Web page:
Kala Blakely Attempted to Murder Adopted Daughter: DA
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Alabama Nurse ‘Did Willfully Torture’ 12-Year-Old Adopted Daughter by Repeatedly ‘Stomping on Her,’ ‘Starving’ the Victim: Prosecutors

Kala Kameron Blakely

Kala Kameron Blakely

Authorities in Alabama arrested a nurse practitioner accused of purposefully torturing her 12-year-old adopted daughter with the intention of killing her, newly released court records reportedly show.

A grand jury in Jefferson County on Friday indicted 39-year-old Kala K. Blakely, of Trussville on charges of aggravated child abuse and attempted murder involving her adopted daughter, AL.com reported.

According to the report, officers with the Trussville Police Department took Blakely into custody Friday night after a multi-month investigation into allegations that nurse and assistant professor was severely abusing and neglecting the young girl. Blakely, who is married with three other children, had only formally adopted the child a few months ago, per the report.

In the indictment, a copy of which was obtained by AL.com, prosecutors accused Blakely of attempting to “intentionally cause the death” of her daughter “by medical neglect and/or strangulation and/or starvation and/or beating her.”

“[Blakely] did willfully torture [her adopted daughter by] hitting her and/or stomping on her and/or refusing her medical treatment, and/or starving her, with said abuse having taken place on more than one occasion,” the indictment reportedly states.

Trussville Police Chief Eric Rush reportedly announced the arrest over the weekend, saying the investigation into Blakely began on Jan. 21, when the child—whose name is not being reported but who was described as Spanish-speaking—was taken to Children’s of Alabama in Birmingham to be treated for a series of injuries and ailments. Due to the nature of the child’s condition, which doctors said was indicative of abuse, hospital personnel reportedly contacted the Alabama Department of Human Resources, who then reported the incident to Trussville police.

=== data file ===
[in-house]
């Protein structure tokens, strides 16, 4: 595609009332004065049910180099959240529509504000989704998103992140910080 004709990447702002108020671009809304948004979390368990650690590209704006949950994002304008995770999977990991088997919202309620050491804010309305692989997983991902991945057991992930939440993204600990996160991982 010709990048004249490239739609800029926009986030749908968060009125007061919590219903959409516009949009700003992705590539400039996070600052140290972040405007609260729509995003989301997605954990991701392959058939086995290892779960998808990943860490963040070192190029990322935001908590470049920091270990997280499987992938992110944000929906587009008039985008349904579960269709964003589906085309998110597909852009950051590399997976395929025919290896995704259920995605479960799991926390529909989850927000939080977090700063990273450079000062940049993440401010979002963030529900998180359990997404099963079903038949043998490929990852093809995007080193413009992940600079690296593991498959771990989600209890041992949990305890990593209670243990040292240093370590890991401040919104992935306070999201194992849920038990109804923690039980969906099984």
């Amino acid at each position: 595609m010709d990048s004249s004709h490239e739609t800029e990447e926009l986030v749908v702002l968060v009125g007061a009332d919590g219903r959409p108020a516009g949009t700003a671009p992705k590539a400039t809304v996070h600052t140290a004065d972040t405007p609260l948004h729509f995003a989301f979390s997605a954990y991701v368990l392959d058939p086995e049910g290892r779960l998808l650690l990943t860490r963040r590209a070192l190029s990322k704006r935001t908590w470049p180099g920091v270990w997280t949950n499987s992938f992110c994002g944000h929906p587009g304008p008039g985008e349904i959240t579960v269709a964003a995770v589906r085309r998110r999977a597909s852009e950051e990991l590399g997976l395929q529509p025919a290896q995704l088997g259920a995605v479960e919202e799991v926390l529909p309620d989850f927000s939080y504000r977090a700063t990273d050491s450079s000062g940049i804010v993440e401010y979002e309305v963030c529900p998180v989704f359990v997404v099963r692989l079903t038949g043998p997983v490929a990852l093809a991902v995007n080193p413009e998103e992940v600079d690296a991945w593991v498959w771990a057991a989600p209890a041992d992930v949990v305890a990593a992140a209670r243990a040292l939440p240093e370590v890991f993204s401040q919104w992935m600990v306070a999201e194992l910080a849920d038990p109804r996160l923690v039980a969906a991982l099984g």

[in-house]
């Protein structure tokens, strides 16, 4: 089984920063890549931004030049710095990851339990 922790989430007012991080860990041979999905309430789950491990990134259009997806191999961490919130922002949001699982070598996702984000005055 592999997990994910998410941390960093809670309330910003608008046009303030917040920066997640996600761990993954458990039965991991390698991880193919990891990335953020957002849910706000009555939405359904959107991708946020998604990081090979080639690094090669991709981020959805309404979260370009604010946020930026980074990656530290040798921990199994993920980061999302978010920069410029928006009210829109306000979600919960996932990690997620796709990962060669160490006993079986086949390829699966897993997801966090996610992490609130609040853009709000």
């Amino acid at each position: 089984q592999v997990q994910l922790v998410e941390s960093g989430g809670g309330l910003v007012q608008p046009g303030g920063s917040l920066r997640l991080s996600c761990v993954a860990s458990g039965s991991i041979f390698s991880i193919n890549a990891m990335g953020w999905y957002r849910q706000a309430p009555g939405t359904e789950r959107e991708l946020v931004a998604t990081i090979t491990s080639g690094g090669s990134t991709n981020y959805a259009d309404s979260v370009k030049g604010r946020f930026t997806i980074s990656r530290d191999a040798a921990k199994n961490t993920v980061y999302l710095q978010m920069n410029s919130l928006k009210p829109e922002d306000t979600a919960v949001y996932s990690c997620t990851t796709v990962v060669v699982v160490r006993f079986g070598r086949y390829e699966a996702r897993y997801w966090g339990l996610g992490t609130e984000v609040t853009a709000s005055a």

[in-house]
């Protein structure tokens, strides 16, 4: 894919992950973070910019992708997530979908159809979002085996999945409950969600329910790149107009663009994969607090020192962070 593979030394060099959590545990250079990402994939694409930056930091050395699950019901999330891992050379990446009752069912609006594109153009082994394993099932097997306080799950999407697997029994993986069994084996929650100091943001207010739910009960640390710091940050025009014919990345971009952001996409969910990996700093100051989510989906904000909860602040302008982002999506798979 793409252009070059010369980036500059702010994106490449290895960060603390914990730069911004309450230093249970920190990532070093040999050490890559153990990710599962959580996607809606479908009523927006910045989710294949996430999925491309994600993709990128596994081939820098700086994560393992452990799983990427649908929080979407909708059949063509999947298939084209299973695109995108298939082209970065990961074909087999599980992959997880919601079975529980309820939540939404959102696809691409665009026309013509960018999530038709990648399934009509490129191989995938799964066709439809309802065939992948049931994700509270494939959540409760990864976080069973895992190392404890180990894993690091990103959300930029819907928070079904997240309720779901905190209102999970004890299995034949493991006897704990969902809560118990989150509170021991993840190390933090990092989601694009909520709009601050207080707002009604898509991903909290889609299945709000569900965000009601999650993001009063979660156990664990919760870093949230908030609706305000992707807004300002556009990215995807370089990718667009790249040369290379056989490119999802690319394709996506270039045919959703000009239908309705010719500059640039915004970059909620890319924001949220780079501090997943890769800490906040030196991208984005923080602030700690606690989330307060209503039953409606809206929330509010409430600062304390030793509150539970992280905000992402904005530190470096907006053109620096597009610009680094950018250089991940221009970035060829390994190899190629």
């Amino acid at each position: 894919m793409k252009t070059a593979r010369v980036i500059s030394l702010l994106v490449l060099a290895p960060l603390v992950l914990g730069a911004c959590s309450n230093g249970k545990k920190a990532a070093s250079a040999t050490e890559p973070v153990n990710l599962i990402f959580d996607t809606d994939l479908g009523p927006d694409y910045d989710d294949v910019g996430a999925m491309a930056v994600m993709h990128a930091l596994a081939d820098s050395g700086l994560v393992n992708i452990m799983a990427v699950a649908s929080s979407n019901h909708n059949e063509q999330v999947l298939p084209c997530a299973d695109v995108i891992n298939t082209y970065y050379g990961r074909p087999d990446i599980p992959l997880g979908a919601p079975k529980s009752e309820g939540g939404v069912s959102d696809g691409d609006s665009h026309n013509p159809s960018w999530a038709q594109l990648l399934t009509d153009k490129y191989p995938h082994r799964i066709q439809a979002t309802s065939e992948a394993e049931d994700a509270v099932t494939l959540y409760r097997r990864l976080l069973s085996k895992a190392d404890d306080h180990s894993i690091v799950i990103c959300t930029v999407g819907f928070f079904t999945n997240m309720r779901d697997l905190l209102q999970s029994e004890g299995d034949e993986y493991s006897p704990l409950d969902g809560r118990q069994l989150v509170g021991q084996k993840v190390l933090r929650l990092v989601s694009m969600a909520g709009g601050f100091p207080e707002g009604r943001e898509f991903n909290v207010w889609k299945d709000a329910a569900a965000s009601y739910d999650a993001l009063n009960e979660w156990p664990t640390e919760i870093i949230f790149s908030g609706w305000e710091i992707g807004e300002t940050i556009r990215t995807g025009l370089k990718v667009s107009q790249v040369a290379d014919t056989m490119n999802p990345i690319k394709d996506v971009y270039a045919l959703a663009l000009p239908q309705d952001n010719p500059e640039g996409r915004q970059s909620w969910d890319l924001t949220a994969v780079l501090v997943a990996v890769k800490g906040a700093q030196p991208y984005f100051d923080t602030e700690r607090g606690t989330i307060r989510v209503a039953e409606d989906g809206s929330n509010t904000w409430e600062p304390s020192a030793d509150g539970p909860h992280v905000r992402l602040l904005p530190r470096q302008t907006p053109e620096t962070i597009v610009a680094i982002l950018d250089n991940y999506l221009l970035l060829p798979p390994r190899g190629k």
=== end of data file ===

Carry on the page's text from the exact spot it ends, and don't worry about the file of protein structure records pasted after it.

The girl was reportedly emaciated and had suffered bruises and lacerations to her spine, legs, arms, and feet.

Doctors reportedly gave Blakely detailed instructions on how to care for her daughter following her release from the hospital, all of which were ignored, investigators reportedly said.

“The details of this investigation are very disturbing to me,” Rush said, per AL.com. “Our detectives took this case and did an excellent job in protecting this child from further abuse.”

Rush said the investigation was a multi-agency effort that involved Trussville police, the Alabama Department of Human Resources, the Jefferson County District Attorney’s Office, and the Prescott House Child Advocacy Center in Birmingham.

“This investigation began months ago and it was an exhaustive investigation that involved interviewing multiple witnesses and medical professionals,” Rush said, according to the Trussville Tribune. “Our investigators turned the information over to the Jefferson County District Attorney’s Office and they took the case to the grand jury.”

Blakely’s adopted daughter is reportedly no longer in her care. Public records do not list an attorney for Blakely.

The Jefferson County District Attorney’s Office did not immediately respond to a Law&Crime inquiry about the case.

Prior to her arrest, Blakely operated Hometown Family Medicine. She earned a Master’s and Doctorate of Science in Nursing at the University of Alabama at Birmingham in 2010 and 2013, respectively. She also served as an assistant professor at the UAB School of Nursing. According to UAB’s website, Blakely was honored in 2018 with the Nurse Practitioner State Award for Excellence by the American Association of Nurse Practitioners.

Blakely was booked in the Jefferson County Jail on Friday evening where she remained as of Monday afternoon, according to online records. A judge set her bond at $60,000.

[image via Jefferson County Sheriff]

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Jerry Lambe is a journalist at Law&Crime. He is a graduate of Georgetown University and New York Law School and previously worked in financial securities compliance and Civil Rights employment law.